Police brutality charge a black spot
This year has not been without its challenges in terms of the rule of law, respect for one another and peace and good order.
But thankfully the Samoa Police Service (SPS) has been at the forefront in 2019 ensuring crime is kept to a minimum, offenders are caught and processed by the courts, and there is peace and good order in the community.
You have to agree Samoa’s successful hosting of the 2019 Pacific Games in July this year, would not have been possible without the presence of the SPS and its policemen and women, who ensured the region’s largest sporting event was trouble-free and more importantly was a celebration of sporting excellence.
The continued involvement of the local Police in peacekeeping through the United Nations Mission in South Sudan (UNMISS) has continued to give visibility to the SPS and bolster Samoa’s reputation as a member of the international community. The exposure also enabling participating police officers to gain professionally, through interaction and working in a multinational environment.
And then the public health crisis brought on by the measles epidemic, which was declared by the Government in mid-October and the state of emergency that followed a month later. The Police, again, with a critical role to play despite the risks to the policemen and women on the beat.
Therefore, the front page story titled “Police brutality, abuse of power” in the Thursday, December 19, 2019 edition of the Samoa Observer is a sad development for the Police.
District Court Judge Alalatoa Rosella Papalii found Police Constable Tuitagi Momoe guilty of assaulting a suspecting at the Faleata police station in February last year.
The Judge also called for Police officers who gave evidence in support of the accused to be charged as she said they should be liable for “lying under oath” and covering up the crime by their colleague.
“We have here a prime example of police brutality and abuse of power in authority,” said Judge Alalatoa.
“We also have here a gross breach of the Code of Ethics, evidence attest by defense police witnesses that you called to cover up what really went down at Faleata Police station on 9 February 2018 when these boys were arrested and brought in for questioning.”
We agree with the Court’s ruling that the actions of the accused and the conduct of the police officers who were called as defense witnesses, is an abuse of power and a fall from grace by the Police officers concerned.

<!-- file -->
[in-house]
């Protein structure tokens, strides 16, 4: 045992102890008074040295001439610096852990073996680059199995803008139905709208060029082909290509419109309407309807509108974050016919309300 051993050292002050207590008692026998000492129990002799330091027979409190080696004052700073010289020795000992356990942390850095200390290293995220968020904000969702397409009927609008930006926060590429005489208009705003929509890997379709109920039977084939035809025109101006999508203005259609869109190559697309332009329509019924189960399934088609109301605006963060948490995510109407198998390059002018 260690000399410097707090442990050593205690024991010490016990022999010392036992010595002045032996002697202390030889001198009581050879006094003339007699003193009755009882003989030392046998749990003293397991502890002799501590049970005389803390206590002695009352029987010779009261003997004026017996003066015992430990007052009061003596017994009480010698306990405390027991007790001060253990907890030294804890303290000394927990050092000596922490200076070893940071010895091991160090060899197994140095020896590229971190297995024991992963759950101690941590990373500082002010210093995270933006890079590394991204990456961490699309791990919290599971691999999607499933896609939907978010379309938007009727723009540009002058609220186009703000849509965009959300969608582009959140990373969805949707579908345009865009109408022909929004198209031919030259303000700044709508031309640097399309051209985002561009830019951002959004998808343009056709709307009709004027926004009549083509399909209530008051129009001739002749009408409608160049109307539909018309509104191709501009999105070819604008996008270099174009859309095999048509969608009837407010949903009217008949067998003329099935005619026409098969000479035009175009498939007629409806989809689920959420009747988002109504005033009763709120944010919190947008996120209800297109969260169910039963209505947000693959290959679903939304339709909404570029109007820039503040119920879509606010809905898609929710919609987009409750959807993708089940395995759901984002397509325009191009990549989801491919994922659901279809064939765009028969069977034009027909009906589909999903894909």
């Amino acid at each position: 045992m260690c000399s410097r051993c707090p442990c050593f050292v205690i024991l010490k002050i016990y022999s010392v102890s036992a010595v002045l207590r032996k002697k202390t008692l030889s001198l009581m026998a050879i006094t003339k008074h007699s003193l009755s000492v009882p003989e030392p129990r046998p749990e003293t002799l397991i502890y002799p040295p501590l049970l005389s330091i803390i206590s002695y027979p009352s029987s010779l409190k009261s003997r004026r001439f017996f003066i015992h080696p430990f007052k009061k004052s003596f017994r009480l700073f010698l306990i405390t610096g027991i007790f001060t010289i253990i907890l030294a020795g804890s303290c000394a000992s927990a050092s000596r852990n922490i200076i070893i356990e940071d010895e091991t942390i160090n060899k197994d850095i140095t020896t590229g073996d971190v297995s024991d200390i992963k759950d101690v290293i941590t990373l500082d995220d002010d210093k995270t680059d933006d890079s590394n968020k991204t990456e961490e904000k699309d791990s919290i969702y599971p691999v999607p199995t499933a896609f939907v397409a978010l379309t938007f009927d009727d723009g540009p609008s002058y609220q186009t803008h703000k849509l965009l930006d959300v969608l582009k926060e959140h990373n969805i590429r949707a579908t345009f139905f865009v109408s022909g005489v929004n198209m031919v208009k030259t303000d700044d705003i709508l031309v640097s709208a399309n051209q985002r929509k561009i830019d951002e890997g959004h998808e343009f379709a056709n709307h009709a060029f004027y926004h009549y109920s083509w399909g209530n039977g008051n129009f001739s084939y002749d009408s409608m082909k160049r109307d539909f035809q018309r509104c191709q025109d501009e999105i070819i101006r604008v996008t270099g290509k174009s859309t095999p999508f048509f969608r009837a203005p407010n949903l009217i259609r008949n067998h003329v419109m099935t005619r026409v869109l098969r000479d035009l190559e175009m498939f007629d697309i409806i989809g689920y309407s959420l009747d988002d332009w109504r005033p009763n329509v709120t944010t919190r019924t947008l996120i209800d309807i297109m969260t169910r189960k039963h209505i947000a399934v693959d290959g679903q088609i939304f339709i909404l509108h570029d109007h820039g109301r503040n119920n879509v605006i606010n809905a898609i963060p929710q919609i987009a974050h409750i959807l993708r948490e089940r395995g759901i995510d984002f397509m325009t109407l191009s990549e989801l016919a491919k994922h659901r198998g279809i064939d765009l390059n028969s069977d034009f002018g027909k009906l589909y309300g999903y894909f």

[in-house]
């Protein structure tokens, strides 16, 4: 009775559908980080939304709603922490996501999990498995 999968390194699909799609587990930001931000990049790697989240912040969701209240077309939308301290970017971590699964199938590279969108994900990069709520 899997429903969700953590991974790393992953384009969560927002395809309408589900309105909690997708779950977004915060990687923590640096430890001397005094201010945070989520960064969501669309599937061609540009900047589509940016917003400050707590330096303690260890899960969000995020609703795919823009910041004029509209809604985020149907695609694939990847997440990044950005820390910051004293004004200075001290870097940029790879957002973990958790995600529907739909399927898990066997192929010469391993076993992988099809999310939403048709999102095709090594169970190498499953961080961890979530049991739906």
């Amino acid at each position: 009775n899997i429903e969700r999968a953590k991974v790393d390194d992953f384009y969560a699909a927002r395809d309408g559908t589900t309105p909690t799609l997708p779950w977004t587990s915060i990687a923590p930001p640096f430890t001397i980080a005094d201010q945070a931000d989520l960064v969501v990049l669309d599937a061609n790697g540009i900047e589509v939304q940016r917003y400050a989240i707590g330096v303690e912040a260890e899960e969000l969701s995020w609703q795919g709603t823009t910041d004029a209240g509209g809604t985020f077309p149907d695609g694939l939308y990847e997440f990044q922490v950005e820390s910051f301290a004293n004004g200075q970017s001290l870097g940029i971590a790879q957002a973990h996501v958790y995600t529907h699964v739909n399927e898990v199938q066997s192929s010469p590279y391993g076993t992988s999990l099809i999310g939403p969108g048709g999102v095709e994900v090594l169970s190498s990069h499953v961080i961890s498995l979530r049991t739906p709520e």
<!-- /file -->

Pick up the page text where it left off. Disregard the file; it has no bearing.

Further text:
In an age when police forces around the world continue to come under scrutiny, for police brutality and taking the law into their hands with total disregard for the rule of law, it is unacceptable that a local Police Constable has been found guilty of assault and harming a citizen.
Sadly, this matter will only lead to a loss of confidence by the public, in the ability of Samoa’s police officers to exercise restraint and acknowledge and respect the fact that a person remains innocent until proven guilty in a court of law.
The Court should also be commended for highlighting the conduct of the defense witnesses – who by virtue of their employment as police officers – now call into question their integrity as officers of the law for “lying under oath”.
We believe these police officers should be charged for lying under oath in Court and dismissed from the Police.
The coverage that this matter has garnered from the local media, would no doubt have been brought to the attention of the Commissioner of Police, Fuiavaili'ili Egon Keil. We believe he will act and remove the bad apples from a Police Service, which continues to do a good job in protecting citizens and maintaining peace and good order.
On that note we accept that the machinery of government can often have teething problems and the SPS as a state agency is no different, especially at the height at the measles epidemic when it's all hands-on-deck to save lives from a deadly virus.
But those teething problems should not translate to citizens being denied access to justice and law enforcement, such as the case of Tiapapata-based couple, Dr. Penelope Schoeffel Leasiolagi Dr. Malama Meleisea.
With Christmas around the corner, no one wants to become a victim of crime, and the Police can give citizens and residents renewed confidence in these difficult times that they have welfare at heart and their cases will be given priority by walking the talk.
Stay safe Samoa and have a wonderful Friday.